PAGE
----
Webvan not ready to throw in towel

The cash-strapped online grocer is going for broke, launching a TV ad campaign and a coupon program even as it faces delisting and insolvency.

Greg Sandoval Former Staff writer
Greg Sandoval covers media and digital entertainment for CNET News. Based in New York, Sandoval is a former reporter for The Washington Post and the Los Angeles Times. E-mail Greg, or follow him on Twitter at @sandoCNET.
Greg Sandoval
2 min read
Cash-strapped Webvan is going for broke, launching a TV ad campaign and a coupon program even as it faces delisting and insolvency.

As part of a new marketing strategy, Webvan will broadcast three different commercials in the nine cities it operates, including San Francisco, Los Angeles and Chicago. Webvan also has bought radio, Internet and direct mail ads.

In addition, the online supermarket is debuting coupons this week for the first time.

Webvan executives have acknowledged that the company is in a fight for survival. The company was due to run out of cash sometime this fall, but an aggressive revamping of its business plan has left it with enough cash to last until the end of the year.

By New Year's 2002, Foster City, Calif.-based Webvan will need between $40 million and $60 million in capital to fund next year's operations.

And since TV ads can quickly add up into tens of thousands of dollars, some analysts questioned why the company launched the campaign now. Webvan executives declined Friday to disclose the cost of the new campaigns.

"If they're trying to conserve cash, buying broadcast media isn't a good way to do it," said Laura Mitrovich, an analyst at the Yankee Group.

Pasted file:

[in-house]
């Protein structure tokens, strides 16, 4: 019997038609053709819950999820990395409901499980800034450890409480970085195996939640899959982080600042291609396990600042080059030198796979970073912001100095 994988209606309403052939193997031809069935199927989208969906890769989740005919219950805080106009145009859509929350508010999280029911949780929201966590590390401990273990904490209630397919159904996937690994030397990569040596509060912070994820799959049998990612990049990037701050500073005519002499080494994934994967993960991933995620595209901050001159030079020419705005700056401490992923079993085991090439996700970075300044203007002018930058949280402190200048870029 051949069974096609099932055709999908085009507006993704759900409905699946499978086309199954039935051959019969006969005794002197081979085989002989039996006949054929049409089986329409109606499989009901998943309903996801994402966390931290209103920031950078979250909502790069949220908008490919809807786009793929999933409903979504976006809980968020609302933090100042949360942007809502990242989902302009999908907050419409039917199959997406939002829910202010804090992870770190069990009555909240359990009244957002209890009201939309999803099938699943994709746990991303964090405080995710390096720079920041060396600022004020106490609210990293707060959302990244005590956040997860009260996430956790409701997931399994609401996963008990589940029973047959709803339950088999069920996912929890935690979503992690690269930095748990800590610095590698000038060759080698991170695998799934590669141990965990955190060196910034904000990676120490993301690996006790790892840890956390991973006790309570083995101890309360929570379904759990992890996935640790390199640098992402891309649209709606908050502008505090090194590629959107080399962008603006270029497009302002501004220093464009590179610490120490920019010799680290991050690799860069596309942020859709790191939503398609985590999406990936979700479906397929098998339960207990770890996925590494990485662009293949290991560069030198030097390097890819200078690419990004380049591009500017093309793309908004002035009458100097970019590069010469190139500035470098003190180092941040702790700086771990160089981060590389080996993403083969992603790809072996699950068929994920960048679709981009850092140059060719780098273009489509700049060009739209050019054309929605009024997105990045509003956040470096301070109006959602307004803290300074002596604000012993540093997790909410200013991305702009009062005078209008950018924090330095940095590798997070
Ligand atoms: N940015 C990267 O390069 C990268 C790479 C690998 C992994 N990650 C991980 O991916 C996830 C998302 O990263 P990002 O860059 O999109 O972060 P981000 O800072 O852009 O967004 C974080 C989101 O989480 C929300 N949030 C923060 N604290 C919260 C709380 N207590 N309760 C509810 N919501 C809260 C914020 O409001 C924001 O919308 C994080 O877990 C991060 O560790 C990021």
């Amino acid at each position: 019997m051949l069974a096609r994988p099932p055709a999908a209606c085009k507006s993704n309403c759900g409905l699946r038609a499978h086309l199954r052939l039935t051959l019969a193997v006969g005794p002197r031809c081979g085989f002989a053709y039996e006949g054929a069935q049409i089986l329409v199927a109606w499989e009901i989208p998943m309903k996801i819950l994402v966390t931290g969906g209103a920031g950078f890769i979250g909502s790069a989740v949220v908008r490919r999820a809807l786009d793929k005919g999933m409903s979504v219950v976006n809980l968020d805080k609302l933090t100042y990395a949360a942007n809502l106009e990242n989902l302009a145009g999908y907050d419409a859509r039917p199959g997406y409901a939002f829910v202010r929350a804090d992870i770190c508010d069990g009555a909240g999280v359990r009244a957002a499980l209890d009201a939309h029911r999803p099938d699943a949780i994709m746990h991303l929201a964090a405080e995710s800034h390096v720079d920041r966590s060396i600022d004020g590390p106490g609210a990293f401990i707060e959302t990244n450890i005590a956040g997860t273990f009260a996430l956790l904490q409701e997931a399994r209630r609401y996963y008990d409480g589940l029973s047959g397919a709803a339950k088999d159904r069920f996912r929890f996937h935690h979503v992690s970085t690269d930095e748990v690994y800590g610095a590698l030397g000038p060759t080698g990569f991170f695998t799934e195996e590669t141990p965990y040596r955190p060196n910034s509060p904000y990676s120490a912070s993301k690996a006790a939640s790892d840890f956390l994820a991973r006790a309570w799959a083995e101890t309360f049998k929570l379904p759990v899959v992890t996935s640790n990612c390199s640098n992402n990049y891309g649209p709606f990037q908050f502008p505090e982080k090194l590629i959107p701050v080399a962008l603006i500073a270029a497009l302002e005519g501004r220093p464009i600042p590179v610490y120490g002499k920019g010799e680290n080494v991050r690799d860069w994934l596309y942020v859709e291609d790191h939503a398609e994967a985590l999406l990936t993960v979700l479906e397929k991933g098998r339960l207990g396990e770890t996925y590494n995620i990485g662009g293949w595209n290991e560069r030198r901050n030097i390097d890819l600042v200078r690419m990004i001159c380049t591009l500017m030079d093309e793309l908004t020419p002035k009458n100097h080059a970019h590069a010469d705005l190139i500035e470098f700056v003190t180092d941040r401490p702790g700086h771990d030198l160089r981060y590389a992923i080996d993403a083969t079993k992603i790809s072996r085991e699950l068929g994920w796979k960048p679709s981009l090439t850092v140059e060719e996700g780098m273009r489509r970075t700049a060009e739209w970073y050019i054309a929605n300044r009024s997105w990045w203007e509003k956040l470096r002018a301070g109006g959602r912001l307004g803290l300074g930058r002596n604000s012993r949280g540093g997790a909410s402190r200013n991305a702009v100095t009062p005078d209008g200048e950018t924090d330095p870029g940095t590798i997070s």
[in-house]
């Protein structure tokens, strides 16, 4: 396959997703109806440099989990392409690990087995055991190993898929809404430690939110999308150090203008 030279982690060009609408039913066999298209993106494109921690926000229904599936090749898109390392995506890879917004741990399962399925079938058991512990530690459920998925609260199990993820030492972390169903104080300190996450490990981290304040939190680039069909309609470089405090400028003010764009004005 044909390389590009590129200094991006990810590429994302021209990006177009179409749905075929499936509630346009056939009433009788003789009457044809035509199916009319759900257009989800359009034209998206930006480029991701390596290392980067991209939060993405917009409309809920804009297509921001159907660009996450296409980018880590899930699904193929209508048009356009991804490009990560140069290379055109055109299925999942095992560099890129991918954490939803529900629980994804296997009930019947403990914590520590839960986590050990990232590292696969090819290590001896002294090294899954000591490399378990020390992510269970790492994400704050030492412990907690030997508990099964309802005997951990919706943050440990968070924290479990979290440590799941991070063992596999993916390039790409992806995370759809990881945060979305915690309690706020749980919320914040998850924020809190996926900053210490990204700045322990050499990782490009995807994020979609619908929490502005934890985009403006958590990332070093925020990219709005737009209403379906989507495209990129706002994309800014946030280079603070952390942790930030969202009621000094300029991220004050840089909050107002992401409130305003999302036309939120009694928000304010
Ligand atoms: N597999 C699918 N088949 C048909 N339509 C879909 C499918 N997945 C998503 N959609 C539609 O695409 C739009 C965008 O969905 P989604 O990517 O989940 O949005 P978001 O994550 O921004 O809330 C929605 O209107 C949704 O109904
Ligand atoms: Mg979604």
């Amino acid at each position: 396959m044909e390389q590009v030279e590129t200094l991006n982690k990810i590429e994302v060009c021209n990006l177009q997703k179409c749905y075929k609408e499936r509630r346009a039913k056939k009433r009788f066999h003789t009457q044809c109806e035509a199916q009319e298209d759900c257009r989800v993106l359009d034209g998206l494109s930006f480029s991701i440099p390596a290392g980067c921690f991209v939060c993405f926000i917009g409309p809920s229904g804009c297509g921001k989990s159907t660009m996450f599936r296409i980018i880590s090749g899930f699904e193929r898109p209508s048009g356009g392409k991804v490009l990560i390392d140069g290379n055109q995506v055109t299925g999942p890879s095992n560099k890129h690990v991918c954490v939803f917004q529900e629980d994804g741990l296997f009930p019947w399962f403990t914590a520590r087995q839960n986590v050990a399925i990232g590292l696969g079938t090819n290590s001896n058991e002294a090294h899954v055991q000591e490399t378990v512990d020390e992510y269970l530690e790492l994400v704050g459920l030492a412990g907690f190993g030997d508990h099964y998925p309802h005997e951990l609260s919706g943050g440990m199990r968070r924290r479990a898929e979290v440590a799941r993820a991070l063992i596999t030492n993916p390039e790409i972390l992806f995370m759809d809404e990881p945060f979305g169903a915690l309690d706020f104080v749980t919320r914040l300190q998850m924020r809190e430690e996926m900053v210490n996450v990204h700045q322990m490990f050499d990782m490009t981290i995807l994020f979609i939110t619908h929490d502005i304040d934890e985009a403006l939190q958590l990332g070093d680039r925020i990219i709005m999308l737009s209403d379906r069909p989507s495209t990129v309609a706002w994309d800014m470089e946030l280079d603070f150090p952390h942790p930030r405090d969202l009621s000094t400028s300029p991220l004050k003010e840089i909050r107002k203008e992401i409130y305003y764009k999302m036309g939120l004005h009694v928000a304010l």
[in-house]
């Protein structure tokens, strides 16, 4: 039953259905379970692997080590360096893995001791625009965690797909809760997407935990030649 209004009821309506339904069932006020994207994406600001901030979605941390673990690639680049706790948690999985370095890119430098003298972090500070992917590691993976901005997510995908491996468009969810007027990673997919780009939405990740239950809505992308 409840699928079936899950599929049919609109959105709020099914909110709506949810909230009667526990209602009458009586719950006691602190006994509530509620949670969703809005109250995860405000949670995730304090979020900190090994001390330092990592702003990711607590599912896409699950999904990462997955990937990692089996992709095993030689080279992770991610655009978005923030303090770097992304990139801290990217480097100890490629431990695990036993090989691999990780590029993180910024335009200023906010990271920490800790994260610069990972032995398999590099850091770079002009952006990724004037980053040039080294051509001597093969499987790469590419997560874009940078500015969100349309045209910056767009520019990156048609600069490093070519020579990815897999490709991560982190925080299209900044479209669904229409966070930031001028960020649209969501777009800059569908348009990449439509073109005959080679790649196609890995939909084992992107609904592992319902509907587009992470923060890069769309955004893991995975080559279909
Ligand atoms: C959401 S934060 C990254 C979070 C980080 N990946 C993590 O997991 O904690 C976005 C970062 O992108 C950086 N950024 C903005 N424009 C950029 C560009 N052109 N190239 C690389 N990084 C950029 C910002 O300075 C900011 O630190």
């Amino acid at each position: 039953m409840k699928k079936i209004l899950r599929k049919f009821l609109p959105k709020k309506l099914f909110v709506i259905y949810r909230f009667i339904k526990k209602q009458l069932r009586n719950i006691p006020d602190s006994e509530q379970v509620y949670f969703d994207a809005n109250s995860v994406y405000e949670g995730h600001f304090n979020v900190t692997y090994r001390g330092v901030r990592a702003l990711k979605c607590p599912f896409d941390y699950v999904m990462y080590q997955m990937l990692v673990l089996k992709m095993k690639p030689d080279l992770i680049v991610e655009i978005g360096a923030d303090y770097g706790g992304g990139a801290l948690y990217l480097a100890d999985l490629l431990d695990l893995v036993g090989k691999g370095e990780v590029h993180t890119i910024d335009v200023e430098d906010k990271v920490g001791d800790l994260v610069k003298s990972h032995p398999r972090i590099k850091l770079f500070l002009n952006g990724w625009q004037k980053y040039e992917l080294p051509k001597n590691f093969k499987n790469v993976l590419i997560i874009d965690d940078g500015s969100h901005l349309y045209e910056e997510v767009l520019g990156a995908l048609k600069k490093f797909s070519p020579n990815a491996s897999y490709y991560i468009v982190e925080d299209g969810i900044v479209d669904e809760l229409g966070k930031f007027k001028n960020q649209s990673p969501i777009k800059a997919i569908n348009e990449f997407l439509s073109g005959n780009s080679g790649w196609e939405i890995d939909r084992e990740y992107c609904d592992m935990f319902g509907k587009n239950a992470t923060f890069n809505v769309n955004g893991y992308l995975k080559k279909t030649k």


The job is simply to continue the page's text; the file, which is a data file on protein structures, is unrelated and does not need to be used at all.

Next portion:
Webvan spokesman Bud Grebey said the new campaign is a sign that Webvan has no intention of giving up on growing its business.

"Hey, we're not going to do a rope-a-dope," he said. "We are going to be conservative in how we use our cash and cut back on a lot discretionary spending, but we will use our cash wisely to build our business."

The move hints Trading on thin icethat ailing Webvan may be growing desperate, Mitrovich said. The stock has plummeted to less than 95 percent of its value in the past year and is in danger of being dropped from the Nasdaq stock market.

"It's a last-ditch effort to get their name out there and get paying customers in the door," she said.

Webvan has tightened its belt in other areas. Last month, Webvan closed down its Dallas operations, laying off more than 200 workers. The company also postponed the launch of its services in northern New Jersey, Baltimore and Washington, D.C.

Grebey said the company intends to build its customer base, targeting households with young children. Webvan also wants to nudge existing customers into buying more on Webvan.